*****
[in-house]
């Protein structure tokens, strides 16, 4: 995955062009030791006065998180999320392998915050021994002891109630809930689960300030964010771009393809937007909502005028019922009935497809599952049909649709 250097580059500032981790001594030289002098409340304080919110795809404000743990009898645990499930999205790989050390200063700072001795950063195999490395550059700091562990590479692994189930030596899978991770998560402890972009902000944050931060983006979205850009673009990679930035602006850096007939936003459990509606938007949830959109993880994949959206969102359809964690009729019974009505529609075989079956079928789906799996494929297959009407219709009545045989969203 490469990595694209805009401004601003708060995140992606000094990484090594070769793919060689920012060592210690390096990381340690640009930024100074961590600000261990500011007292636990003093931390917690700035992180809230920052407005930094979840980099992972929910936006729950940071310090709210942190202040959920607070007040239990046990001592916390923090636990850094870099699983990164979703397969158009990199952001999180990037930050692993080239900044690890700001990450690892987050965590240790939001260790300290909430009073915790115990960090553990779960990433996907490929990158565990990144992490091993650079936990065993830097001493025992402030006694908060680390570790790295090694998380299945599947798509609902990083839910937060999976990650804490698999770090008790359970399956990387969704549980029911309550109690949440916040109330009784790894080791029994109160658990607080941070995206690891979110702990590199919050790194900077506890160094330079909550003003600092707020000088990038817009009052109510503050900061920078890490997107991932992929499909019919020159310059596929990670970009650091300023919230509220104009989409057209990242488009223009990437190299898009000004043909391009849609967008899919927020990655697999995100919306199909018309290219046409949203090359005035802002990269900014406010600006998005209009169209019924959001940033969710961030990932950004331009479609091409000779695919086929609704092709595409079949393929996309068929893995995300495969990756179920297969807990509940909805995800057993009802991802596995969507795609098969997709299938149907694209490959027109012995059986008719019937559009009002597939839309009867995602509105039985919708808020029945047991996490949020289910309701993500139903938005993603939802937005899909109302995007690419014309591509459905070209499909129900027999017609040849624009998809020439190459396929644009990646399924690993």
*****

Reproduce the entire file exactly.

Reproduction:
[in-house]
């Protein structure tokens, strides 16, 4: 995955062009030791006065998180999320392998915050021994002891109630809930689960300030964010771009393809937007909502005028019922009935497809599952049909649709 250097580059500032981790001594030289002098409340304080919110795809404000743990009898645990499930999205790989050390200063700072001795950063195999490395550059700091562990590479692994189930030596899978991770998560402890972009902000944050931060983006979205850009673009990679930035602006850096007939936003459990509606938007949830959109993880994949959206969102359809964690009729019974009505529609075989079956079928789906799996494929297959009407219709009545045989969203 490469990595694209805009401004601003708060995140992606000094990484090594070769793919060689920012060592210690390096990381340690640009930024100074961590600000261990500011007292636990003093931390917690700035992180809230920052407005930094979840980099992972929910936006729950940071310090709210942190202040959920607070007040239990046990001592916390923090636990850094870099699983990164979703397969158009990199952001999180990037930050692993080239900044690890700001990450690892987050965590240790939001260790300290909430009073915790115990960090553990779960990433996907490929990158565990990144992490091993650079936990065993830097001493025992402030006694908060680390570790790295090694998380299945599947798509609902990083839910937060999976990650804490698999770090008790359970399956990387969704549980029911309550109690949440916040109330009784790894080791029994109160658990607080941070995206690891979110702990590199919050790194900077506890160094330079909550003003600092707020000088990038817009009052109510503050900061920078890490997107991932992929499909019919020159310059596929990670970009650091300023919230509220104009989409057209990242488009223009990437190299898009000004043909391009849609967008899919927020990655697999995100919306199909018309290219046409949203090359005035802002990269900014406010600006998005209009169209019924959001940033969710961030990932950004331009479609091409000779695919086929609704092709595409079949393929996309068929893995995300495969990756179920297969807990509940909805995800057993009802991802596995969507795609098969997709299938149907694209490959027109012995059986008719019937559009009002597939839309009867995602509105039985919708808020029945047991996490949020289910309701993500139903938005993603939802937005899909109302995007690419014309591509459905070209499909129900027999017609040849624009998809020439190459396929644009990646399924690993």